Why do the Americans call it “egg plant?…. and a tale of two fanny`s”

“Used in present-day English chiefly by America speakers as a synonym for the aubergine, aubergine was originally applied specifically to the white-skinned, egg-shaped variety of the vegetable. This was in the mid-eighteenth century (available evidence suggests that the term predates aubergine by about 30 years). By the middle of the …

Ulysses and Trams…..

  Of all the many books inspired by Ulysses, one of the oddest is surely The Bloomsday Trams: Dublin’s Tramway Fleet of James Joyce’s Ulysses, by a David Foley. The author modestly admits in his introduction that he ‘was unprepared for how difficult this task was to become’ although he …

Manners maketh man………

  As prosperity grew in 12th century England there was a renewed focus on etiquette and manners. This was a time of cultural renewal which was based on classical models. Along with the elaboration of monastic rules of behaviour (‘customaries’) and the development of ‘household ordinances and serving manuals’, there …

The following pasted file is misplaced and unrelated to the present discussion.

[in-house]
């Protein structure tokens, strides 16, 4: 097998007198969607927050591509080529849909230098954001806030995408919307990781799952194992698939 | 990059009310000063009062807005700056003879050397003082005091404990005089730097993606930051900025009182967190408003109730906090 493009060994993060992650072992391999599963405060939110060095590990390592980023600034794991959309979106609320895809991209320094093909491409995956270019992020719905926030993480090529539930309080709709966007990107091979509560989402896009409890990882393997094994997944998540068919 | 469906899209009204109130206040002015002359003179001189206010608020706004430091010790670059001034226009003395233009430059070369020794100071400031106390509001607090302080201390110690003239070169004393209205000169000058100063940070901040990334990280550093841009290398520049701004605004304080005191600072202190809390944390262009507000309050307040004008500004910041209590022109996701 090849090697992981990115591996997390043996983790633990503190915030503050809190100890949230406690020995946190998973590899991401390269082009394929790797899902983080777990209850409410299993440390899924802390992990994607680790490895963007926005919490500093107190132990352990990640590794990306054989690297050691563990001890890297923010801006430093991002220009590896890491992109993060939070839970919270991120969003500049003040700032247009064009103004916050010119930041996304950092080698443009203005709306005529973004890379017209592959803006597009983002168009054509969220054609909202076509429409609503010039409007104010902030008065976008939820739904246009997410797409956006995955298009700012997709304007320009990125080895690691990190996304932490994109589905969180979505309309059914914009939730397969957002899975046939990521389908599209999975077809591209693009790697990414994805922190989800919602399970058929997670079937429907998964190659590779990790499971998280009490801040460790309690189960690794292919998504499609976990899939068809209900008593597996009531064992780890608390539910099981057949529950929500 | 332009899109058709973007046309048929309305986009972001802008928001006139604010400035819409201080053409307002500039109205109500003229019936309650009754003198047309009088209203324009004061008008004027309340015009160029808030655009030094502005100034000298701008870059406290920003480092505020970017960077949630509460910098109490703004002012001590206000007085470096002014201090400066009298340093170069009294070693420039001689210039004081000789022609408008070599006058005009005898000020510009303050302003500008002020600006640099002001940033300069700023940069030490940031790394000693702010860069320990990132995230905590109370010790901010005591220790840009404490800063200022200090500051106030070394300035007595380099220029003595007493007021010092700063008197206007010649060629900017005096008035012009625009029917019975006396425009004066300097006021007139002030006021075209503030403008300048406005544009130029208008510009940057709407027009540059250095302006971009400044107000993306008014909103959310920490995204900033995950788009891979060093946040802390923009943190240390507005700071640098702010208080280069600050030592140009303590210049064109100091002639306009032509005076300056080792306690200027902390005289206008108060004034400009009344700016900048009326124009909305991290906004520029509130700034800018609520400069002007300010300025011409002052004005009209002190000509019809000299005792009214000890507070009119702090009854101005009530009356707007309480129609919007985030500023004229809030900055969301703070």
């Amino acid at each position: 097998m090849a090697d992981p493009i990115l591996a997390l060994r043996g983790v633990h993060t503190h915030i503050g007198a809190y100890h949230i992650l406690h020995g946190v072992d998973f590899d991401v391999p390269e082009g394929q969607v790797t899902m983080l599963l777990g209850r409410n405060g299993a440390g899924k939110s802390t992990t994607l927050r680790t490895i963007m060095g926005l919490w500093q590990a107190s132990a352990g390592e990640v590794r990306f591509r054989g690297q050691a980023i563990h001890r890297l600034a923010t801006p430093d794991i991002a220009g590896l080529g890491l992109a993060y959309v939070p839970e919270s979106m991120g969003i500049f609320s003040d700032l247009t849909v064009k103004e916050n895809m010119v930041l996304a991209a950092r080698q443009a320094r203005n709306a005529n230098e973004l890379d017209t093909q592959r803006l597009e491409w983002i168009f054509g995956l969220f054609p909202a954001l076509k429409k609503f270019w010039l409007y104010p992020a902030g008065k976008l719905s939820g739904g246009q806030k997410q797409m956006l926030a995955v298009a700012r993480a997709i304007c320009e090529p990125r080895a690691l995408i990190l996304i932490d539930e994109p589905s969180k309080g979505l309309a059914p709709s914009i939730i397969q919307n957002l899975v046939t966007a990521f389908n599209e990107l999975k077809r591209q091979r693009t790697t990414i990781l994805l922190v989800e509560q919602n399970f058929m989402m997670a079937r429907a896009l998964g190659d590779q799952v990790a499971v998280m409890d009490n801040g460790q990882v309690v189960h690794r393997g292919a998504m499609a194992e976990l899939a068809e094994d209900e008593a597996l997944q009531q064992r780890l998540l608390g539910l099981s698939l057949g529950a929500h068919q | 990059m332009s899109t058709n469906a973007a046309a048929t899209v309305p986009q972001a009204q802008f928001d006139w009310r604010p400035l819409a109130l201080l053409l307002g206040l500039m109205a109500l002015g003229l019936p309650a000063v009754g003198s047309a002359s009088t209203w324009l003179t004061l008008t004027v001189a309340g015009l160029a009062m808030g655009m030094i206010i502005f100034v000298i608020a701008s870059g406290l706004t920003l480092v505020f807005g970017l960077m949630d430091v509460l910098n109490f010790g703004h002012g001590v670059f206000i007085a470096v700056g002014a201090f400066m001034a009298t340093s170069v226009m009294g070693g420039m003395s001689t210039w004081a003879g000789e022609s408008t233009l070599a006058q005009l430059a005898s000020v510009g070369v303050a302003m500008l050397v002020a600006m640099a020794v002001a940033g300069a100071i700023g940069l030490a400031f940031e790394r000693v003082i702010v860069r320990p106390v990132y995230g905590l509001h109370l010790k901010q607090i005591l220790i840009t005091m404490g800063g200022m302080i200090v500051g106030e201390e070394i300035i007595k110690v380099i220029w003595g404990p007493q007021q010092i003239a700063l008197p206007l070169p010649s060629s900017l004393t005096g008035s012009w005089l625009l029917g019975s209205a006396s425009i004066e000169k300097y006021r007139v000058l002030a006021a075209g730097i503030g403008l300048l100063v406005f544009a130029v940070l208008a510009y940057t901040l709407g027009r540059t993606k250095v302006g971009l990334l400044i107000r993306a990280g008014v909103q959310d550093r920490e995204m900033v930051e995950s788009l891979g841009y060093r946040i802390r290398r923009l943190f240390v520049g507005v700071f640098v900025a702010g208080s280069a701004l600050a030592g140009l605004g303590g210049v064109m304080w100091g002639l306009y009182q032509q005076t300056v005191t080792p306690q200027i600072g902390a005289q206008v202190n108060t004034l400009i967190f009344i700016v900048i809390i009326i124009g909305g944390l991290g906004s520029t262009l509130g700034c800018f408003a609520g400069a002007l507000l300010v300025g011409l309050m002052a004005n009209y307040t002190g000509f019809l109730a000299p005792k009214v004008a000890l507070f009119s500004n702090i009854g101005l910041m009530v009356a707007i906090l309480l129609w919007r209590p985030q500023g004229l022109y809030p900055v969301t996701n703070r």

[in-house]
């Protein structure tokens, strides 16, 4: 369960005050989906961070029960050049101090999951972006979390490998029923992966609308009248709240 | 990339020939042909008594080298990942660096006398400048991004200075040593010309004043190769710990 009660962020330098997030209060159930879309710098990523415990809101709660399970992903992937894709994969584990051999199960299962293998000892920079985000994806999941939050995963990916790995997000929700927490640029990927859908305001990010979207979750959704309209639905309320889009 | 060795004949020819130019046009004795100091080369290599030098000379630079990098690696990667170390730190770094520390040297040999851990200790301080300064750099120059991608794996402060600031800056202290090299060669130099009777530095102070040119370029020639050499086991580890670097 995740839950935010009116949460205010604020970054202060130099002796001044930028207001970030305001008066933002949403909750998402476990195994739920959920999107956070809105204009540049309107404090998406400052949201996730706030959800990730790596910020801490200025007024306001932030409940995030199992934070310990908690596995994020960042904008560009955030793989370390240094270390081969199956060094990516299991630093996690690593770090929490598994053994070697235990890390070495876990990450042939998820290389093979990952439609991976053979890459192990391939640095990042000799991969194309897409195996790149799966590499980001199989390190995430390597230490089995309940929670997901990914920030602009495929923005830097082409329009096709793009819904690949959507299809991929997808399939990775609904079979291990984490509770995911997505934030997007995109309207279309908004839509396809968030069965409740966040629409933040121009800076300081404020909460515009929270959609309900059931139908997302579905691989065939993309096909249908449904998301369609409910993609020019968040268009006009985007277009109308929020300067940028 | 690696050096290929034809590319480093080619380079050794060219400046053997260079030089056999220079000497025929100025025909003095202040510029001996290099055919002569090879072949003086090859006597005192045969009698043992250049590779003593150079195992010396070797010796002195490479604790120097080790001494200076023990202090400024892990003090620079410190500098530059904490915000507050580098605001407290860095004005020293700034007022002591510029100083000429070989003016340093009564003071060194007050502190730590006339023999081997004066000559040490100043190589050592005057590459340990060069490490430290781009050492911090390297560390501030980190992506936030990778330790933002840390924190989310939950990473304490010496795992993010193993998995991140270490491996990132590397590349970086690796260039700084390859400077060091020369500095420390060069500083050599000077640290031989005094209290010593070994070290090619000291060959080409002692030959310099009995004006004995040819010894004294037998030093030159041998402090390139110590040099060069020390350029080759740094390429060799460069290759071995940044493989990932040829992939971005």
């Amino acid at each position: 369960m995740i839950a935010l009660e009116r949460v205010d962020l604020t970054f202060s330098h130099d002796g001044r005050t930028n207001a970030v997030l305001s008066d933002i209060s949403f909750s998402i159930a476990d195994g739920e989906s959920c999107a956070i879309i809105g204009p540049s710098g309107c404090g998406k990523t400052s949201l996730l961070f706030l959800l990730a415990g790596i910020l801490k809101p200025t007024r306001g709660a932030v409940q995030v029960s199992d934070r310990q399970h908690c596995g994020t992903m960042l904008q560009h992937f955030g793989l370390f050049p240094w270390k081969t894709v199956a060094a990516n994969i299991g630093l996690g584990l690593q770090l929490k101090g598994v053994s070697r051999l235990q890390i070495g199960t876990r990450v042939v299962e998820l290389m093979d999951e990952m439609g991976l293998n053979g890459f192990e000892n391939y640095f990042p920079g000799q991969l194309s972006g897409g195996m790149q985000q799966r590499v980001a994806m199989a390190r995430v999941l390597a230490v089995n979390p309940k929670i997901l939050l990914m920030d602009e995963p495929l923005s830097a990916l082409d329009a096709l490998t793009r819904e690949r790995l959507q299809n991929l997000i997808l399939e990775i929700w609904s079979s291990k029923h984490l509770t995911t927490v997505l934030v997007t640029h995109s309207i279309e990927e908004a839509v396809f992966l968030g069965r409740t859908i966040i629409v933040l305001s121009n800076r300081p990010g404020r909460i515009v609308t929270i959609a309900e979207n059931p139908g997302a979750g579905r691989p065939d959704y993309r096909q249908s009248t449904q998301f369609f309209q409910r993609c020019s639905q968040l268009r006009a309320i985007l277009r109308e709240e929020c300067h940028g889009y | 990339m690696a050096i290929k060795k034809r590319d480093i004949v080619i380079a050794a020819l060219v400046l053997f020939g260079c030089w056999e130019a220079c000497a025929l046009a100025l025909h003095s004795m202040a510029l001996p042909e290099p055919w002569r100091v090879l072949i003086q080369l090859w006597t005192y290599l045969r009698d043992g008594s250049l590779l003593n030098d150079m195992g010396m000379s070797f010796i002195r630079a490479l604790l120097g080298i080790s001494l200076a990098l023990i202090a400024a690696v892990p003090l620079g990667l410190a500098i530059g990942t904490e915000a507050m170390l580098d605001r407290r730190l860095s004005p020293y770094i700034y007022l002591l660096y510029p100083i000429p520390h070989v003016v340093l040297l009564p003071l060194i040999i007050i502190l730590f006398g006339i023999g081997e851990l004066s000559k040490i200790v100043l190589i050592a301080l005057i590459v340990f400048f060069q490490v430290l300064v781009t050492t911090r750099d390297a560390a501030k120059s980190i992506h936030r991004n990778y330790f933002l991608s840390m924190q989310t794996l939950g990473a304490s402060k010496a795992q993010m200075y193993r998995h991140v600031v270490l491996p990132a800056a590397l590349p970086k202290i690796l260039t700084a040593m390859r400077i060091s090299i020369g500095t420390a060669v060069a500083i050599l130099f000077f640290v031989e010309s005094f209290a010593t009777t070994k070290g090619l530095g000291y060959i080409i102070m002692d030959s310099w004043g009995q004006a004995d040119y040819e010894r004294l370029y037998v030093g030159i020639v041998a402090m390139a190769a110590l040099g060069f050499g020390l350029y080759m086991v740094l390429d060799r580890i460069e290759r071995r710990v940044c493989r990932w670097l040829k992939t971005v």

The euphemism……

Is the euphemism dying out? Growing up in the 1960’s there was an entire sub-lexicon of phraseology to cover this. It was the Golden age of euphemisms. Nobody died of pneumonia, diphtheria or tuberculosis, they were peaky, then poorly, then passed over. Some adults had to be watched because they could turn …